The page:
Entre Tanto (Rua Escola Politécnica 42, 961 204 571) bills itself as an indoor market, and consists of a range of boutiques secreted inside a former seventeenth-century palace. Great for a browse, you can buy everything from a surf board to perfume, shoes and furniture. There's an appealing café at the back, too.
Tuk tuks have become very popular in Lisbon, their narrow frames able to negotiate some of Lisbon's steepest and narrowest streets. Tours depart from various points of the city, such as in front of the Sé cathedral.
Lisbon has several fabulous viewpoints and the modern Amoreiras Shopping Centre has just added another: five euros will take you to the rooftop of the modernist building for views right across the city and the Tagus beyond. Avenida Engeneiro Duarte Pacheco, 1070-103.
In December, the historic walled village of
Justin Bieber drops into Lisbon as part of his world tour at the Atlantic Pavilion, 25 November, three days after The Cure at the same venue.
Lisbon gets sporty on 2 October, with the Lisbon Marathon starting from Cascais and heading along the riverfront into town, and the half-marathon starting across the mega Vasco da Gama Bridge. Later in the month there's also top football at the attractive stadium of Belenenses, who take on city rivals Benfica on 23 October.
This year is Lisbon's tenth MOTELx International Horror Film Festival, showing a diverse a range of classic, contemporary and experimental films from various countries, all designed to ensure you don't relax for a minute. From 6-11 September, www.motelx.org/en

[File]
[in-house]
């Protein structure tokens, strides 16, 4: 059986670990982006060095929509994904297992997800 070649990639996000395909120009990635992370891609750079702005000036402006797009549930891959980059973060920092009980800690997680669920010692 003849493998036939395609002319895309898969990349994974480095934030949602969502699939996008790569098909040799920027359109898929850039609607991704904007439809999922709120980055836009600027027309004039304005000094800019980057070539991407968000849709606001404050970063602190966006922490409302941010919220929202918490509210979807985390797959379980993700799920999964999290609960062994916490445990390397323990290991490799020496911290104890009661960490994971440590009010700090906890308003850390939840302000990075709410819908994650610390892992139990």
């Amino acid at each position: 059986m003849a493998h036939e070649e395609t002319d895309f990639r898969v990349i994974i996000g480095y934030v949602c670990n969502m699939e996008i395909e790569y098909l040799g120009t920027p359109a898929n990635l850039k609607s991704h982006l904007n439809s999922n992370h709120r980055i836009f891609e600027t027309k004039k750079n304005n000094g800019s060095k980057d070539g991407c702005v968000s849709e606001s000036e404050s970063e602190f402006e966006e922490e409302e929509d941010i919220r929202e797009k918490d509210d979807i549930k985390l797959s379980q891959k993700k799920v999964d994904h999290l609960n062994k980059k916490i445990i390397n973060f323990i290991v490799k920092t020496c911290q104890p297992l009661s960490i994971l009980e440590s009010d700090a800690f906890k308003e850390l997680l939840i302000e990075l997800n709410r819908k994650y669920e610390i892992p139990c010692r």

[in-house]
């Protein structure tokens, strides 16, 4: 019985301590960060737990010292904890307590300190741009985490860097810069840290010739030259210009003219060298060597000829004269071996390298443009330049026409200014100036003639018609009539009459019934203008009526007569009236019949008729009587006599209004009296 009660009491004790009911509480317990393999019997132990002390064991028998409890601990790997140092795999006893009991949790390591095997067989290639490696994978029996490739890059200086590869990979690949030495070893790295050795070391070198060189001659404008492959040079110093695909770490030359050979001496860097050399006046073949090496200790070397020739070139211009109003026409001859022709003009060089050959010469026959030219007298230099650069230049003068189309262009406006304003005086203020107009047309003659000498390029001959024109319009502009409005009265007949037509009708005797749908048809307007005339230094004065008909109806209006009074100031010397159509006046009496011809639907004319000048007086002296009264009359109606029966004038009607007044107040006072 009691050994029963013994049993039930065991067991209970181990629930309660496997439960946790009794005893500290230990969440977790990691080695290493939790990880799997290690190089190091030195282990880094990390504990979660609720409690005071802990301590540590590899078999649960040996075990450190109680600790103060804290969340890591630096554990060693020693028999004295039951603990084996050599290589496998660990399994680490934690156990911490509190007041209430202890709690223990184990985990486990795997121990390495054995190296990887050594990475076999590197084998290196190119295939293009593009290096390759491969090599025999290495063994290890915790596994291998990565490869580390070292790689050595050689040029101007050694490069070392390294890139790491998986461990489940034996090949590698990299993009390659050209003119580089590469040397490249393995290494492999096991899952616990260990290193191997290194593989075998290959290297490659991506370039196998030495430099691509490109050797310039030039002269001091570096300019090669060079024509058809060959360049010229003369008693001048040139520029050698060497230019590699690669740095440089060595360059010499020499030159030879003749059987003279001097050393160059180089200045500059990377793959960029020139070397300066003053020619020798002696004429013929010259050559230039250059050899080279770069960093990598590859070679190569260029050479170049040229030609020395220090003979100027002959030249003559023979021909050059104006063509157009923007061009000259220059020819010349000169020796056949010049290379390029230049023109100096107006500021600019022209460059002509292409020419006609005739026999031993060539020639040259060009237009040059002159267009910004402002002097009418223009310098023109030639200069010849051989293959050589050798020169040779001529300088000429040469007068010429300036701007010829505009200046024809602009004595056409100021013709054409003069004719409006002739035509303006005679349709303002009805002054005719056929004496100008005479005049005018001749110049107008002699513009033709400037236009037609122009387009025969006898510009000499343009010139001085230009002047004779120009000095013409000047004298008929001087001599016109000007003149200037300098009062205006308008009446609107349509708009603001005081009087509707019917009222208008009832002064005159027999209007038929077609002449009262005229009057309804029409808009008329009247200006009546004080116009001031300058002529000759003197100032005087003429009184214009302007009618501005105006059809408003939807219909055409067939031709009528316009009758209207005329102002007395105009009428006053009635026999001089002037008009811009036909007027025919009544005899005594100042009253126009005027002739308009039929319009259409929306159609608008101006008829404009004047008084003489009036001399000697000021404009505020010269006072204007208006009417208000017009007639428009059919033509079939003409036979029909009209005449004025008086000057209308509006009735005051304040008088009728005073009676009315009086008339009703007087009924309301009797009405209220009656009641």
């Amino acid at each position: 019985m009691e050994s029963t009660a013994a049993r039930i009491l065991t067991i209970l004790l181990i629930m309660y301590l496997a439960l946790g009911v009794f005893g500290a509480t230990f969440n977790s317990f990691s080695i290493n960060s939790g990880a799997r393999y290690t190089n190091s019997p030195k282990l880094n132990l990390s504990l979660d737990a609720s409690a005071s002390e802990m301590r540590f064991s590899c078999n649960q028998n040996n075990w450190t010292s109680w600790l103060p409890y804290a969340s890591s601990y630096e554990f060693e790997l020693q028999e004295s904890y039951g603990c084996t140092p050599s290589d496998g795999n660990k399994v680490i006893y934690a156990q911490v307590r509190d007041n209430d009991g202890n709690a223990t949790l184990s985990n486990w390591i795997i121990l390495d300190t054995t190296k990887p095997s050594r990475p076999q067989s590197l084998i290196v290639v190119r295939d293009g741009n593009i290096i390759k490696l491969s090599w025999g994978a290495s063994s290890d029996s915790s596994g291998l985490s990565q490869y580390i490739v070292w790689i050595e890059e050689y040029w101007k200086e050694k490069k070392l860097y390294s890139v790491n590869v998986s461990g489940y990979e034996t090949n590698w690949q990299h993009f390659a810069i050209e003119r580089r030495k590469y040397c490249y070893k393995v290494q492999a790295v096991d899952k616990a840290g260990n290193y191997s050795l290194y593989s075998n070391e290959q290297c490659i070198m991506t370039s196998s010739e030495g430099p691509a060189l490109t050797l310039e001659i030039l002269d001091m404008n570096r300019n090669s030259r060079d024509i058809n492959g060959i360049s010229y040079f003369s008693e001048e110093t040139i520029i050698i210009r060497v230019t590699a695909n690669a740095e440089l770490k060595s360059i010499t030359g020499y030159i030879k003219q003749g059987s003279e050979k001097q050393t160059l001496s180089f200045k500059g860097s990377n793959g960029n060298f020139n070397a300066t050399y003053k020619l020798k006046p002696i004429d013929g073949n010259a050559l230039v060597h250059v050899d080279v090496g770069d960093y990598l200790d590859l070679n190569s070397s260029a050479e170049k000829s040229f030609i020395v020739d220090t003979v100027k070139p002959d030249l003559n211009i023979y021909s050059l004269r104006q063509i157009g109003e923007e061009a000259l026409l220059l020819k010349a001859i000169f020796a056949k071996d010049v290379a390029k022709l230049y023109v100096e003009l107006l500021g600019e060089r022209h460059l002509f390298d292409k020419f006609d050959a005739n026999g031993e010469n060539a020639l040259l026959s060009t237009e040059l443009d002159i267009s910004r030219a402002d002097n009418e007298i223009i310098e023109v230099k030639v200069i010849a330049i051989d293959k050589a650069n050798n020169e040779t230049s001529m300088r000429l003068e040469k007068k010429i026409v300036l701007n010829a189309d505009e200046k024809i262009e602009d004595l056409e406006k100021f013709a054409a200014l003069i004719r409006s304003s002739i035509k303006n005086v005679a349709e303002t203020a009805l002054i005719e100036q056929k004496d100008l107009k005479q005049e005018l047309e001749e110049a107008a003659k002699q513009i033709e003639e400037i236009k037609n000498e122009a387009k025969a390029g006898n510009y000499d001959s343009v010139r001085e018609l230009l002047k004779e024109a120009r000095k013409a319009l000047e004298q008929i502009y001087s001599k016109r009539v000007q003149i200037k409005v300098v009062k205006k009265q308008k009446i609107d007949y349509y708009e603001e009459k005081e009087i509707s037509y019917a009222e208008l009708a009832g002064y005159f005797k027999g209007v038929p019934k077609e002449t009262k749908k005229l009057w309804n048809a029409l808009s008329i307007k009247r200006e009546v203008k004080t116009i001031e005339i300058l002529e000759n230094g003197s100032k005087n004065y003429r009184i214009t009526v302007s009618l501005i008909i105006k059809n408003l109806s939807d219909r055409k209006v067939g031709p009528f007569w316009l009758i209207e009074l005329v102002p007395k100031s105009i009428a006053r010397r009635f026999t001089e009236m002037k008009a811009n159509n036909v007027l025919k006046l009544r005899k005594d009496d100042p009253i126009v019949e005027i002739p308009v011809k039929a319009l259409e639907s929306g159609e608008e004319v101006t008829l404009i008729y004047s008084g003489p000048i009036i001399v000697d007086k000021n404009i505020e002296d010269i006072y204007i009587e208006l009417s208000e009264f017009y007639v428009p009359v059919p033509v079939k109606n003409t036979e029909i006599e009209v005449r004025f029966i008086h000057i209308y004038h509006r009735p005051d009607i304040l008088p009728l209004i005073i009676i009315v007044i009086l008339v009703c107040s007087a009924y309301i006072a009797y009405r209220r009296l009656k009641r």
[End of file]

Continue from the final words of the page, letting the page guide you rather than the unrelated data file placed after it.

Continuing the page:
The Jazz em Agosto festival sees local and international musicians perform inside the Fundação Calouste Gulbenkian and, better still on a summer's evening, at its open-air amphitheatre in the leafy gardens. Guests include guitarist Marc Ribot, avant-garde trumpeter Peter Evans and Eve Risser White Desert Orchestra. There are also screenings of jazz-related films. 4 - 14 August.
The attractive Tagus-side town of Golegã shows off rural Portugal at its best during the Feira Nacional do Cavalo. This ten-day horse extravaganza features show jumping, dressage, equestrian displays, live music and a wondrous array of local characters, 4-13 November.
January often sees great waves at the nearby beaches, and the suburb of Carcavelos (train from Cais do Sodré) is the surfers' favourite: head to the east end of the beach, next to the fort, for the best breaks.
It may be winter, but on a sunny day you can't beat a blowy walk along the miles of sandy beach at Caparica, just south of the city.
Fátima, 90 minutes north of Lisbon, is one of Europe's most important pilgrimage sites and on 12-13 October thousands visit to celebrate the apparition of the Virgin Mary in 1917.
Take the fantastic coast-hugging train line from Cais de Sodré station out to Estoril, famed for its sandy beaches and the casino where Ian Fleming took inspiration for his Bond stories.
Take the bus out to Caparica on the Atlantic coast, where miles of wave-battered sands attract top surfers. Head to the seafront for plenty of excellent seafood restaurants.
A little north of Lisbon, the walled town of